Dissolve your mordant in a pot of warm water(think room temperature), LOTS of water, you need to let your fiber have plenty of space to move around, or the mordant can’t attach everywhere, Use a non-reactive pot—enamel, no chips please, or stainless steel. Keep in mind metals are mordants, so using a cast iron, copper, aluminum will alter your results…you understand the dilemma. Now, set it on the burner,( I have a burner on the side of my gas grill, but they do sell propane burners) and add (presoaked, wet)fiber. Turn the heat source to medium, and let it sit for about 1/2 hour, (if you are like me, you will find it hard to wait, I wanna see it now!) Stir occasionally; oh, so gently, with a non-metal utensil of course…don’t agitate..no felting allowed here. Let the pot cool. Ok, now you can remove the fiber and RINSE (keep rinsing til you are sick of it) rinse some more. Keep in mind, the mordant has made a chemical change,rinsing won’t hurt it. Having excess mordant will. Those pesky molecules of mordant will dance about, holding on in all the wrong places…causing havoc with your color and finished results. Rinse people. It is ready to be dyed or it may be stored wet or dry, for later dyeing – if yo can wait. If possible, let it sit over night.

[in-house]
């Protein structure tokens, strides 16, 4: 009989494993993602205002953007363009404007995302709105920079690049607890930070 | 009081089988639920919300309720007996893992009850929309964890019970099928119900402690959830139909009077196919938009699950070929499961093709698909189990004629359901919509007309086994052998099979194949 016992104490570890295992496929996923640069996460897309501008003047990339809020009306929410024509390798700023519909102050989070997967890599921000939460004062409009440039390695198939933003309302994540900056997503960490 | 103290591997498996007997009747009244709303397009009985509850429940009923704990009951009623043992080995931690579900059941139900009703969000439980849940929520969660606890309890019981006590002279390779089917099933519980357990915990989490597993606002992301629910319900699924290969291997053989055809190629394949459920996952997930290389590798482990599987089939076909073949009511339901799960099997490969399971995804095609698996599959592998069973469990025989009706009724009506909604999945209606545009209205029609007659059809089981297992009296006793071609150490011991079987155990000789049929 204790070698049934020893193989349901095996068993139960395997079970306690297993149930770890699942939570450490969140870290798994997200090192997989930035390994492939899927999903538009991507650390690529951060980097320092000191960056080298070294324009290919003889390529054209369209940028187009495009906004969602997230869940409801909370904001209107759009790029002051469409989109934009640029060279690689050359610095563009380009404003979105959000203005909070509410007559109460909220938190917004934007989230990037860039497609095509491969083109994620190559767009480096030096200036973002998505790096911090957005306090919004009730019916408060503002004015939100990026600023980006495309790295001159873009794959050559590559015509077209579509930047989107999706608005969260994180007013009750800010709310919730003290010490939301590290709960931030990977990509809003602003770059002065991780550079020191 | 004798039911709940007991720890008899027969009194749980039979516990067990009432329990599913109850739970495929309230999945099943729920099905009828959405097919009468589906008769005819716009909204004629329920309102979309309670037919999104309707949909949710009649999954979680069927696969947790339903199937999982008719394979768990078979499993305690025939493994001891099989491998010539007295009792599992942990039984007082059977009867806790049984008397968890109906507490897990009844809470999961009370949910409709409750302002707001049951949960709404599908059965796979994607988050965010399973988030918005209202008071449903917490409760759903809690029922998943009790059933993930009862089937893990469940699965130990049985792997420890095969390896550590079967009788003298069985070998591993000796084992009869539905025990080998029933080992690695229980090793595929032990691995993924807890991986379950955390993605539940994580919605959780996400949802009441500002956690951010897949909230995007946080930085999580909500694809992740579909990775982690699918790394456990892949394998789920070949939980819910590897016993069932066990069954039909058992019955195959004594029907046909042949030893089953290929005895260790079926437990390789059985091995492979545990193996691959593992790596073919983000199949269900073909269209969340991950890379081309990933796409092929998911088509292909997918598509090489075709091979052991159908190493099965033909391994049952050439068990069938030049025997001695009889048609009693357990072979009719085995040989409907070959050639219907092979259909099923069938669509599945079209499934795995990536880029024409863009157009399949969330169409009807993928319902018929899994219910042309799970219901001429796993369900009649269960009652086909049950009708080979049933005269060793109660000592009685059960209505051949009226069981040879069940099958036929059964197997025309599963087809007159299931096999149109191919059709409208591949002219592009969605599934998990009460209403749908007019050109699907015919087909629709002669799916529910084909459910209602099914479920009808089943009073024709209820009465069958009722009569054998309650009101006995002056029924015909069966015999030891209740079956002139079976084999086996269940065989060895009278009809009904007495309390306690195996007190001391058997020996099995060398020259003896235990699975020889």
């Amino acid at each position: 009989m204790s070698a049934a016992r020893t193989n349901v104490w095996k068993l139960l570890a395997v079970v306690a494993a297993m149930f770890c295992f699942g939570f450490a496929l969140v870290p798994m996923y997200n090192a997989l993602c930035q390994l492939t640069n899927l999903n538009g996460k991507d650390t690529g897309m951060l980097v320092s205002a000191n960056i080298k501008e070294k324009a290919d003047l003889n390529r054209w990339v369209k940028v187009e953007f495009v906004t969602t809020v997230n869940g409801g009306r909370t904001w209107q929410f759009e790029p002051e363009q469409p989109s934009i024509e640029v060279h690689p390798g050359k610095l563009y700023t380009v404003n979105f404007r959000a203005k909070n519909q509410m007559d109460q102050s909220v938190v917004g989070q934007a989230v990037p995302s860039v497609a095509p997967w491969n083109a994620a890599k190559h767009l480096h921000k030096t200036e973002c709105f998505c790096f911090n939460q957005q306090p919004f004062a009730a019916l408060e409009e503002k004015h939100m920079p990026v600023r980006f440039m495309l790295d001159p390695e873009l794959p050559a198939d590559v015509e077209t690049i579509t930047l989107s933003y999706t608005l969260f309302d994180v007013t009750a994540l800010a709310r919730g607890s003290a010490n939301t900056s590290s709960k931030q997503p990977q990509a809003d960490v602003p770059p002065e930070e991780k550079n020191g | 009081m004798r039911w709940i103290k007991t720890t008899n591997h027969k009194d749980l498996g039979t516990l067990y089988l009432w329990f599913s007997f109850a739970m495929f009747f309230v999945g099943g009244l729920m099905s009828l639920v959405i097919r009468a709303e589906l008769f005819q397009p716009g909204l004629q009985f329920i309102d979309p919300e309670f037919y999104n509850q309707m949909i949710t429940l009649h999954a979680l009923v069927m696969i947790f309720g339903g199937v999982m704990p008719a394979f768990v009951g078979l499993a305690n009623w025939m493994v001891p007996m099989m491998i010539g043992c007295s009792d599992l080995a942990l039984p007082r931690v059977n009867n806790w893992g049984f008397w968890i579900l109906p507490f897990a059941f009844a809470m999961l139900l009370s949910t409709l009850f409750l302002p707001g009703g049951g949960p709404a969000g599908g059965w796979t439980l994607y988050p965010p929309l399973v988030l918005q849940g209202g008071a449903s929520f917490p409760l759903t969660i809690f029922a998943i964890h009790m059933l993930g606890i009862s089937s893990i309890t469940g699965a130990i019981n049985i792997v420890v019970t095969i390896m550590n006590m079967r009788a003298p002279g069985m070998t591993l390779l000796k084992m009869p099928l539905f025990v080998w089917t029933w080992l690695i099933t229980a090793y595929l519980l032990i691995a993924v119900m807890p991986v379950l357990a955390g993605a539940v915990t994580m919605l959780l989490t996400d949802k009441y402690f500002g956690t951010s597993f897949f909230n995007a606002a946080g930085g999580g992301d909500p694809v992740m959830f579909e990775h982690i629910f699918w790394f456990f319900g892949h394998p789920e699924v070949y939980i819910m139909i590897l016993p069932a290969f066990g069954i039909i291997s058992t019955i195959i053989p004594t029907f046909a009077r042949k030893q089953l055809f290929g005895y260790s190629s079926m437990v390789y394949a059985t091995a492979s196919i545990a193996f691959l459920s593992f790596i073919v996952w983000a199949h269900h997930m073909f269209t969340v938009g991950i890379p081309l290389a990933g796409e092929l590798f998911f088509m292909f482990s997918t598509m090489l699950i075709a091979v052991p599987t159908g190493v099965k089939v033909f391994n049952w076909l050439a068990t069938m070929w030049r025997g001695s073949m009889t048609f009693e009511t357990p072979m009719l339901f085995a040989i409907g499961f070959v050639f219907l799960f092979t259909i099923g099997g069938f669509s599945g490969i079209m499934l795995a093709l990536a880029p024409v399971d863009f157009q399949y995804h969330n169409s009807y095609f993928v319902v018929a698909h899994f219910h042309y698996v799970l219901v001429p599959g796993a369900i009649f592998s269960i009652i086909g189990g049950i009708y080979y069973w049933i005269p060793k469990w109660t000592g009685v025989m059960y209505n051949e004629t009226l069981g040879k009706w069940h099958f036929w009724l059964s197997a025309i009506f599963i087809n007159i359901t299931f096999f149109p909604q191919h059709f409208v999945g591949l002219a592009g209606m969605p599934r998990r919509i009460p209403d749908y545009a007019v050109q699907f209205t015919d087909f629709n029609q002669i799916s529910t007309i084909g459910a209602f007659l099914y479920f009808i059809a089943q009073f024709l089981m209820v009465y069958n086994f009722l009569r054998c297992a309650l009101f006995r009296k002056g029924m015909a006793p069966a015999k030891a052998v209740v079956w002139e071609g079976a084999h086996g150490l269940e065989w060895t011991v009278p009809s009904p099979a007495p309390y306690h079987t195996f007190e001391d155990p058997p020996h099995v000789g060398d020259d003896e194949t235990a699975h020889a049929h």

onion-skins
Fleece on the Duck ~ onion skins to dye fiber.

***If you use crockpots. Allow them to preheat. Water should be good and hot BEFORE you add fiber, and then leave it on the high setting for 1/2 an hour, just like on the stove. Always, rinse out your crockpots well. You do not want to allow deposits of metal salts to build up. This can cause crockpot explosions. If a crack appears..ditch it. If mordants get into the metal base the pot may shatter. Kind of neat to explode a crockpot, but nonetheless, a bad idea.

PREPARATION OF DYE-BATH